A University of St. Thomas bus driver was suspended last week for asking two Muslim students for their IDs when they boarded a campus shuttle.
One of the students, studying in the school’s Dougherty Family College (DFC), reported the incident along with “student witnesses” to St. Thomas President Julie Sullivan during her office hours. Kha Yang, associate vice president for inclusive excellence, participated in the conversation.
“We are grateful and proud of the DFC students who reported this incident. We all play a part in helping build an inclusive culture at St. Thomas,” DFC Dean Alvin Abraham said in a statement, according to Tommie Media.
“On Wednesday, our Muslim students were targeted but all of us lose when any member of our community is made to feel isolated, unsafe and unwelcome,” he added.
According to Abraham’s account, the first few students to board the shuttle were not asked for an ID, but a student wearing a hijab was. The Muslim student didn’t have her ID, but the driver still allowed her to board, as Abraham points out.
“This student did not have her ID. The driver argued with her a bit, but eventually let her enter and sit down,” said Abraham in an email sent to all DFC students and faculty.
The students claimed that a second student wearing a hijab was also “singled out” for an ID, but it’s unclear if this student reported the incident. The school’s Parking and Transportation Services website notes that “a valid St. Thomas identification card is required to ride” the shuttles.
Nonetheless, the bus driver was suspended and the university will now require all bus drivers to complete an anti-bias training before working at St. Thomas.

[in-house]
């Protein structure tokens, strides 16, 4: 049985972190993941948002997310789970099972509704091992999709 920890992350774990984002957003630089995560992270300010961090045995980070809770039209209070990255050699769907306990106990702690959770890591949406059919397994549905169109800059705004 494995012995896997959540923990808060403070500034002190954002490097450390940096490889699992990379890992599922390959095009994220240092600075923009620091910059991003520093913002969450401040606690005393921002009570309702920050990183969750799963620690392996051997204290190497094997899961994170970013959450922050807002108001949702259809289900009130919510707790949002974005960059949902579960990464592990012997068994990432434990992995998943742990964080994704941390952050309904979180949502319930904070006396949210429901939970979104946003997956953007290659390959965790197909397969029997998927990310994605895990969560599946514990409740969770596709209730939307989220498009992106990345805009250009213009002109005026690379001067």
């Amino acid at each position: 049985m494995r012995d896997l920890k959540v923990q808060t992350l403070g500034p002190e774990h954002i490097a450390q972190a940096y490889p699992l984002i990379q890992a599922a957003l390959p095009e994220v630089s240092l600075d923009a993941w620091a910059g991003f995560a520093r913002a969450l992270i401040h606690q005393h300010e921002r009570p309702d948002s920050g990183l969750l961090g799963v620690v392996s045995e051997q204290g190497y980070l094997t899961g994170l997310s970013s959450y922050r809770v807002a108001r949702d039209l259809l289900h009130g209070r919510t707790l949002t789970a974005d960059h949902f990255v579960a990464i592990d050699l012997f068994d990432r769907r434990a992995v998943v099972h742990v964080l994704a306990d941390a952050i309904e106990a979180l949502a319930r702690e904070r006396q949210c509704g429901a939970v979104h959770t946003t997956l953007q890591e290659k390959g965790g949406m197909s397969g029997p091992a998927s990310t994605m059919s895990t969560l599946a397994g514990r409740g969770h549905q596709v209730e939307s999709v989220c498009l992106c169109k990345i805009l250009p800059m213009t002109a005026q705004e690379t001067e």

According to Tommie Media, the school stopped checking for IDs as of Friday, but hasn’t settled on any long-term policy changes.
“The vendor is taking this situation very seriously and is working closely with the university through the investigation,” Abraham added. He noted that the bus driver denied targeting students wearing hijabs.
“We were able to talk to them immediately and to see that the students were impacted by this, it’s very difficult,” Yang said in a statement. “The unfortunate thing is we can’t stop it from happening, but we will try our very best to put measures in place so that we provide support to our students.”
The DFC is making a counselor available for “student support.”
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Anthony Gockowski is managing editor of Battleground State News, The Ohio Star, and The Minnesota Sun. Follow Anthony on Twitter. Email tips to firstname.lastname@example.org.
Photo “St. Thomas Shuttle” by the University of St. Thomas.